MDC: good decision, bad timing

Good decision but bad timing. That's what some people are saying about the Movement for Democratic Change's decision to pull out of all pending elections.

It was a good decision because the party could no longer continue to participate in a sham. But it was bad timing because, the move was announced shortly after an independent poll had indicated that support for President Robert Mugabe had soared from 20 percent to 46 percent in the five years since the formation of the MDC.

Mugabe's job performance score had shot up from 21 percent to 58 percent though the economy had shrunk by 30 percent over the same period. Support for MDC leader, Morgan Tsvangirai stood at only 18 percent.

The MDC pulled out of all pending elections to put pressure on Mugabe to abide by the Southern African Development Community (SADC) principles and guidelines on democratic elections adopted at its summit in Mauritius last month.

The guidelines stipulate that member states should allow full participation of citizens in the political process, freedom of association, political tolerance and equal access for all political parties to the state media.

They also say members should set up impartial, all-inclusive, competent and accountable national electoral bodies and should safeguard human and civil liberties of all citizens including freedom of movement, assembly, association, expression and campaigning.

The Zimbabwean government has already conceded that it will establish an independent electoral commission, and will allow voting over a single day, counting of votes at polling stations and will increase the number of polling stations.

Observers say concessions made so far by the ruling party fall far short of the guidelines set by the regional body. They argue that though the government has conceded to the setting up of an independent electoral commission, what is more important is its composition and whether it will be acceptable to all parties.

Zimbabwe has denied the opposition access to all state media and has closed down the only privately owned daily that was sympathetic to the opposition. It also closed down a private television station, which, though it did not broadcast news of its own, linked up with the British Broadcasting Corporation, as well as privately owned radio stations which have since resurfaced overseas.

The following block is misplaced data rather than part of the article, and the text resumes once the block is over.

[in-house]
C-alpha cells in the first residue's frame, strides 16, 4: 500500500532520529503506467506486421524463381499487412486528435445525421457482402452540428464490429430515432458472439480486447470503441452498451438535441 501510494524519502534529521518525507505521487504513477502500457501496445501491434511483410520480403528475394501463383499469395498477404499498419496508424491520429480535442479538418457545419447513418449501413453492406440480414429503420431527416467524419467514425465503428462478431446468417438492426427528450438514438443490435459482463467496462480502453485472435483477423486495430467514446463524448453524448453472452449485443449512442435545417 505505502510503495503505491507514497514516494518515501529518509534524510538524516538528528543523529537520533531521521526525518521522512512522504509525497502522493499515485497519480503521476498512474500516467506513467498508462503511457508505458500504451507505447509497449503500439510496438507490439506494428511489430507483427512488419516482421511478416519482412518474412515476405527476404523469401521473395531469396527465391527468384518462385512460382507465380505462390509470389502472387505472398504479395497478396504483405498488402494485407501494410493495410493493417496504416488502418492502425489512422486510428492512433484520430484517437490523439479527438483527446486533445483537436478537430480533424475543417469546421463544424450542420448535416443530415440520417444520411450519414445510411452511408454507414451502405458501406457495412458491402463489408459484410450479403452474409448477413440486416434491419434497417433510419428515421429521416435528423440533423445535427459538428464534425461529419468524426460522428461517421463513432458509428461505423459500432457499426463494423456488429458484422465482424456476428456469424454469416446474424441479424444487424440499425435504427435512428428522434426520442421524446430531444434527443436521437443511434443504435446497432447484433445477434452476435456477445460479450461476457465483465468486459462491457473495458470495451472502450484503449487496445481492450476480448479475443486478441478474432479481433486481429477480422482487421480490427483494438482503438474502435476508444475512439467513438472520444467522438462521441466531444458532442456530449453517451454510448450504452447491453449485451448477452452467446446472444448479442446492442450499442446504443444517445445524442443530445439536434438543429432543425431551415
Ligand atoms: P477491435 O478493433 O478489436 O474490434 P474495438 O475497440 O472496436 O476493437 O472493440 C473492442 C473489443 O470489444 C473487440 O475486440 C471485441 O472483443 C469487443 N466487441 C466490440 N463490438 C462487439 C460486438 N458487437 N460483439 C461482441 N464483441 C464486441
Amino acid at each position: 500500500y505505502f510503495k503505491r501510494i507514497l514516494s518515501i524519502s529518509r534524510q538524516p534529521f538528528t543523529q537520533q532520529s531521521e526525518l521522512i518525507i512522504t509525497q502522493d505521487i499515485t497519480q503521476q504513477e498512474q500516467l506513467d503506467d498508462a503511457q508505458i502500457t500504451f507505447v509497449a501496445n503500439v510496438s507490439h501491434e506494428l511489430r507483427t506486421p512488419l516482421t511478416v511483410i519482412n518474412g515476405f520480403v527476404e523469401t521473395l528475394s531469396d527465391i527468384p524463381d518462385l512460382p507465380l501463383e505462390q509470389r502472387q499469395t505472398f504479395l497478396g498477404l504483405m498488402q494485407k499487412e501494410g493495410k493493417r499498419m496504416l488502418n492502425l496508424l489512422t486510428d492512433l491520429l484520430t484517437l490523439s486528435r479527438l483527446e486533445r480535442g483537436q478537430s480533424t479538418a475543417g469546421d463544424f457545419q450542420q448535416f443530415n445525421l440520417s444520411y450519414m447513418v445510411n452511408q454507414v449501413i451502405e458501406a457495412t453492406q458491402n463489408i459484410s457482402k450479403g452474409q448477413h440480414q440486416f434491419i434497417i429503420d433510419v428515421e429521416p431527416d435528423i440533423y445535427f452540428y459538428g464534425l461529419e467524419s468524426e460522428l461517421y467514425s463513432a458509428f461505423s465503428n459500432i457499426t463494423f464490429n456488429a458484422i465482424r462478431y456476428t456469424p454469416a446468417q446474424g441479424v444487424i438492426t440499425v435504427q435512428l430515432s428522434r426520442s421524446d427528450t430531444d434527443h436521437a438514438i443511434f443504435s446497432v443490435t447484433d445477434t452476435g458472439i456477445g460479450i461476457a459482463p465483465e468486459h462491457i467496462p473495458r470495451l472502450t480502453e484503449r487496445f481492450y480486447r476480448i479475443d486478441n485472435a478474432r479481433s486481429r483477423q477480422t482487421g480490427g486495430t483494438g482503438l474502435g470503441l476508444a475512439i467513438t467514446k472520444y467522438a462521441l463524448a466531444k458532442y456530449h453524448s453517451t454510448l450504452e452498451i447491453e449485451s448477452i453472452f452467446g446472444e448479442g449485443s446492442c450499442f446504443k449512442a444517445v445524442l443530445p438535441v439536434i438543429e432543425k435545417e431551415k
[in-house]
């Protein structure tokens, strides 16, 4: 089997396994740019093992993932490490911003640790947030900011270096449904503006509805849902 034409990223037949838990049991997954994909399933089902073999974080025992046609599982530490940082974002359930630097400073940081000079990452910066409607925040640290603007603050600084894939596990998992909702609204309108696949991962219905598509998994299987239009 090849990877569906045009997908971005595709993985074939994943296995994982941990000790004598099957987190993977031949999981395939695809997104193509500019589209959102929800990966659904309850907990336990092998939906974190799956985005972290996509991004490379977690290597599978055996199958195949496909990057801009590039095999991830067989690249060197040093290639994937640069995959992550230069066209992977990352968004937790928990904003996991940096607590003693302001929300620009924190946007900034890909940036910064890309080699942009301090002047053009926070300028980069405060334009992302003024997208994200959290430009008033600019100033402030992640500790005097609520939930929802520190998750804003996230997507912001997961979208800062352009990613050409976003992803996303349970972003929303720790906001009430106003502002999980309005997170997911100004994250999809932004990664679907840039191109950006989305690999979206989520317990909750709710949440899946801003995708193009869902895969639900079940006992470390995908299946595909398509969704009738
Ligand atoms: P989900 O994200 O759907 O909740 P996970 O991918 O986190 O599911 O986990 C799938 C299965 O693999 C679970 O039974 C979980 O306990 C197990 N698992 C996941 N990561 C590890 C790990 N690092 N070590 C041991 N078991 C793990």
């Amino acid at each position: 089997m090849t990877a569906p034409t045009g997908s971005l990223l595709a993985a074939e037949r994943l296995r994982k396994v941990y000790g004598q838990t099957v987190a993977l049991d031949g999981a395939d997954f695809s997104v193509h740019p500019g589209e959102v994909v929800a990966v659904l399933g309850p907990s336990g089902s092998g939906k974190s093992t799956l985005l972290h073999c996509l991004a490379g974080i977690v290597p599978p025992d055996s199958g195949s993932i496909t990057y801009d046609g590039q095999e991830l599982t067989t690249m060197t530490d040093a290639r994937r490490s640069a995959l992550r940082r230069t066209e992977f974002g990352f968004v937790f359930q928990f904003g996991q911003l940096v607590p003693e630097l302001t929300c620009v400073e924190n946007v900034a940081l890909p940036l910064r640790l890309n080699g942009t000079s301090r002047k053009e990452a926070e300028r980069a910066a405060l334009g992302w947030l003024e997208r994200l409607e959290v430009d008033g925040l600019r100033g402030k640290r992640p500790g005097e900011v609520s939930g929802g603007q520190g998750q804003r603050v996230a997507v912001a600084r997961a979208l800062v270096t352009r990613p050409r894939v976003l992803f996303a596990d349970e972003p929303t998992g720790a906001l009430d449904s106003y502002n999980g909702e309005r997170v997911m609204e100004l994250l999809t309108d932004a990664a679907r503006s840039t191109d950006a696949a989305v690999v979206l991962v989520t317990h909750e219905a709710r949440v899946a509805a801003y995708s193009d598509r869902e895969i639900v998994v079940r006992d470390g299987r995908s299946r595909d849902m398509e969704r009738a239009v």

The severest blow to the MDC, however, is the Public Order and Security Act which bars the party from holding campaign rallies unless these are sanctioned by police. Police, headed by ex-combatant Augustine Chihuri, are giving the opposition a tough time, citing one flimsy reason or another to prevent the party from holding rallies while the ruling ZANU-PF can hold up to three rallies a day. President Mugabe even uses state helicopters and air force pilots while his supporting team uses state machinery.

While most people believe the MDC is right to boycott pending elections to force the Mugabe administration to implement internationally acceptable electoral reforms, some observers say Zimbabweans could be reading too much into the SADC guidelines because they are not binding.

Lovemore Madhuku of the National Constitutional Assembly, which has had running battles with the police over demands for a new internationally acceptable constitution, argues that the MDC should not just concentrate on electoral reforms, but should seek political reforms as well.

He says outside pressure will not push Mugabe out. Only local pressure will do that. The MDC's boycott, therefore, will only be meaningful if it is followed up by action that will force Mugabe to the negotiating table.

Concessions made so far by Mugabe are meaningless because it is immaterial whether voting is done over one day and more polling stations are set up as long as the climate is not conducive for free and fair elections.

Reginald Matshava-Hove of the Zimbabwe Election Support Network says the guidelines are an important foundation for lobbying and set the ground rules for regional and international isolation for members who flout them.

He says concessions made by the government can also be meaningless as long as the major protagonists, the MDC, ZANU-PF and civic bodies are not discussing the electoral reforms. Discussions, he says, create goodwill and understanding, and remove a lot of suspicion.